by Danny Garrett
A beautiful illustration commands half of the page. It is an image of a lonely princess in a high tower that our wayfarers and the mended bird have come upon. This is one of Letitia’s most powerful of all the book’s images, and one of my personal favorites. The princess is resplendent in a purple gown trimmed in ermine. Atop her head is a conical headpiece with two veils – one violet and the other blue, matching her undergarment. It is my opinion, as well as others, that this princess is indeed Letitia herself. Even the posture and the countenance speak to it. A comparison of the two can be found in this montage:
The lower half of the page is replete with illumination. The first is a miniature reproduction of the tower with a blue banner fluttering in the breeze. When the beautiful bird is illuminated again, it comes across as blue as the banner. Though not our April, the “Princess” on this page gets a coronet as well, albeit golden. Gold appears again in the following, and final, series of illuminations. Here we have five objects – three hearts in a row, interrupted by two pansy-like flowers.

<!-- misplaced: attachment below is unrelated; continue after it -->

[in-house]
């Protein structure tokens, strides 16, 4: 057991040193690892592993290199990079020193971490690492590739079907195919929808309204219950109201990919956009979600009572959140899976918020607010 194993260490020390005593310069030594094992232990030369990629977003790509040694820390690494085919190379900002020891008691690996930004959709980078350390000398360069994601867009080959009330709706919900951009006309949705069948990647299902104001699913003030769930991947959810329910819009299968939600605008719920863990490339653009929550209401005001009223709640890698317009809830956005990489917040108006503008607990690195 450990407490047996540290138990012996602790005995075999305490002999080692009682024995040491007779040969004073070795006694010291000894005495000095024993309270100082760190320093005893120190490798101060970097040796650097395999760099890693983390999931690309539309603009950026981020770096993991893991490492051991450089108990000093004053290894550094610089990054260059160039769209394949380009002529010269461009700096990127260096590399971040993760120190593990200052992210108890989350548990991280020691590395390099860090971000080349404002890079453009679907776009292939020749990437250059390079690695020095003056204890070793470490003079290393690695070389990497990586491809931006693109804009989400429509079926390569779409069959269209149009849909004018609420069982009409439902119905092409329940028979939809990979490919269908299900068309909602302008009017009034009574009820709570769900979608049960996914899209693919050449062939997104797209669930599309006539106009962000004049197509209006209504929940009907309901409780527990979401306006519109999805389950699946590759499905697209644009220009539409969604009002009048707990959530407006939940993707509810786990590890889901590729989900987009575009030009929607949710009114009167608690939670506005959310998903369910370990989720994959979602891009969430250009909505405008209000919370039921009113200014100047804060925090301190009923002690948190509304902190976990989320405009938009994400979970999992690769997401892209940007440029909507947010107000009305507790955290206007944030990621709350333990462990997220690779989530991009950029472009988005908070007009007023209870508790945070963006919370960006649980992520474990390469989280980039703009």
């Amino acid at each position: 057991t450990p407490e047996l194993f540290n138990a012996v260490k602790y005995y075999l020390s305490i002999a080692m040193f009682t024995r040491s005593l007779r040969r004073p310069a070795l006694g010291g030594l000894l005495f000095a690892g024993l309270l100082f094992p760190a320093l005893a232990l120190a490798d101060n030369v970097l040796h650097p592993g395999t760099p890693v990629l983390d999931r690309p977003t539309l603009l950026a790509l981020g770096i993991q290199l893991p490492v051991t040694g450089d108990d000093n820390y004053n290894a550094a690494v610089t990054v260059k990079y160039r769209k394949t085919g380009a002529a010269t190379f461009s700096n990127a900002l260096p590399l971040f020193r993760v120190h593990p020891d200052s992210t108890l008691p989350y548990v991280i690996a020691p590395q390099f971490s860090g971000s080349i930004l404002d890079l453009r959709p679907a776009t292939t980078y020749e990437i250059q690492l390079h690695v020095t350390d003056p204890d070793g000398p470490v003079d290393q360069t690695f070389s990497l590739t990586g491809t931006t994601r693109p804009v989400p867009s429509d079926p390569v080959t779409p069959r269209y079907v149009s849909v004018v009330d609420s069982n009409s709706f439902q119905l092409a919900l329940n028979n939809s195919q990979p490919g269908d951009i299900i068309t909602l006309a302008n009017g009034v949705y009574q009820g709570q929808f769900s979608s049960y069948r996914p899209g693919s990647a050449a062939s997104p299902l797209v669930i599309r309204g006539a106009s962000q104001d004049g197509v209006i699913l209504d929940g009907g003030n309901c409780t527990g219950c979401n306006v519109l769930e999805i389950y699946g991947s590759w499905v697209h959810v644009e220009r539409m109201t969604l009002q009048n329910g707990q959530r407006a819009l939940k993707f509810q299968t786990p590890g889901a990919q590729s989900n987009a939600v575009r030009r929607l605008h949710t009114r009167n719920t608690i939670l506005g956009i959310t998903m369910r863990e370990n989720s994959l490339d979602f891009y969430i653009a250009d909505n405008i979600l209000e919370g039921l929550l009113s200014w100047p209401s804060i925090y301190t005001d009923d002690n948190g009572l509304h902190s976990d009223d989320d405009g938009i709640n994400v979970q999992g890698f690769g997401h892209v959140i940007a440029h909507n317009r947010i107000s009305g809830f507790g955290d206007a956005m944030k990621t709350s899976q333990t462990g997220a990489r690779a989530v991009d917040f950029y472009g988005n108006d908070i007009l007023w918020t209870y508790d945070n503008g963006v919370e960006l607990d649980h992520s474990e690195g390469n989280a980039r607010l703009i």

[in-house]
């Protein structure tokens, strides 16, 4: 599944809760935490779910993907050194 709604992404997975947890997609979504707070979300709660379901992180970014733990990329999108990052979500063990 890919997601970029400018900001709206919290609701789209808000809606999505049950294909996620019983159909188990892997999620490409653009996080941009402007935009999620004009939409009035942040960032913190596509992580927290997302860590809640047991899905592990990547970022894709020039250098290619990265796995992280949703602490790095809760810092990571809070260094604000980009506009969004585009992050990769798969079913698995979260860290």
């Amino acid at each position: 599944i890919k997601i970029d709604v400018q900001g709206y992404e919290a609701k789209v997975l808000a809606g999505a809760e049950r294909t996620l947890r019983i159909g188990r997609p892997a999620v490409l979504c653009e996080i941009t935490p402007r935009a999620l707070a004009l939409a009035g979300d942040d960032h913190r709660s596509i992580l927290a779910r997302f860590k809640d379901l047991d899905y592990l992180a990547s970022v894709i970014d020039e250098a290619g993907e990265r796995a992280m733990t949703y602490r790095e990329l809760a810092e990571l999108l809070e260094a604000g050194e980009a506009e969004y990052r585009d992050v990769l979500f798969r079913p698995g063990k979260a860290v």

The two end hearts are red, with the middle one golden, with a equally golden halo. This illuminates the lonely Princess, who “…was as kind as she was beautiful.”